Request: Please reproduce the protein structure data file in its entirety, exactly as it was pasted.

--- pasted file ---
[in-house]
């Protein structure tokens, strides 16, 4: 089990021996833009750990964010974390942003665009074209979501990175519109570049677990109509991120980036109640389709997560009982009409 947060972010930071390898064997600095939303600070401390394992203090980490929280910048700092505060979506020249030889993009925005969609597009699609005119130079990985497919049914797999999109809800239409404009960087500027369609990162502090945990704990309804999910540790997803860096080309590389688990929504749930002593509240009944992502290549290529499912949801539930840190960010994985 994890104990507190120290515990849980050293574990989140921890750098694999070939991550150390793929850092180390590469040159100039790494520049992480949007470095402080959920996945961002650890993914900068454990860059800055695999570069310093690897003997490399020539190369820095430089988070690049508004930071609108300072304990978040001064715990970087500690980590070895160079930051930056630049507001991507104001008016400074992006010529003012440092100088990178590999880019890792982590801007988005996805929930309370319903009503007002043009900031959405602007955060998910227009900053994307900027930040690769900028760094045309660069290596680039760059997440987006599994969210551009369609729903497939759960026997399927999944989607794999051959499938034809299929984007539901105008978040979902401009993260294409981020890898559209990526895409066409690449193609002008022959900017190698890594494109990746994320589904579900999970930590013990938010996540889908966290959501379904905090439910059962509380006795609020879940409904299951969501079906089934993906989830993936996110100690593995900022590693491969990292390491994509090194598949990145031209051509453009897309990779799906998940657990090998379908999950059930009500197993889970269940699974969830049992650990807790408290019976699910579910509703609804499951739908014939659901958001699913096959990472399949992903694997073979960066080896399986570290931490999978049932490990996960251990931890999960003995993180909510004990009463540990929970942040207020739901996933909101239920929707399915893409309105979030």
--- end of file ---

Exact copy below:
[in-house]
């Protein structure tokens, strides 16, 4: 089990021996833009750990964010974390942003665009074209979501990175519109570049677990109509991120980036109640389709997560009982009409 947060972010930071390898064997600095939303600070401390394992203090980490929280910048700092505060979506020249030889993009925005969609597009699609005119130079990985497919049914797999999109809800239409404009960087500027369609990162502090945990704990309804999910540790997803860096080309590389688990929504749930002593509240009944992502290549290529499912949801539930840190960010994985 994890104990507190120290515990849980050293574990989140921890750098694999070939991550150390793929850092180390590469040159100039790494520049992480949007470095402080959920996945961002650890993914900068454990860059800055695999570069310093690897003997490399020539190369820095430089988070690049508004930071609108300072304990978040001064715990970087500690980590070895160079930051930056630049507001991507104001008016400074992006010529003012440092100088990178590999880019890792982590801007988005996805929930309370319903009503007002043009900031959405602007955060998910227009900053994307900027930040690769900028760094045309660069290596680039760059997440987006599994969210551009369609729903497939759960026997399927999944989607794999051959499938034809299929984007539901105008978040979902401009993260294409981020890898559209990526895409066409690449193609002008022959900017190698890594494109990746994320589904579900999970930590013990938010996540889908966290959501379904905090439910059962509380006795609020879940409904299951969501079906089934993906989830993936996110100690593995900022590693491969990292390491994509090194598949990145031209051509453009897309990779799906998940657990090998379908999950059930009500197993889970269940699974969830049992650990807790408290019976699910579910509703609804499951739908014939659901958001699913096959990472399949992903694997073979960066080896399986570290931490999978049932490990996960251990931890999960003995993180909510004990009463540990929970942040207020739901996933909101239920929707399915893409309105979030």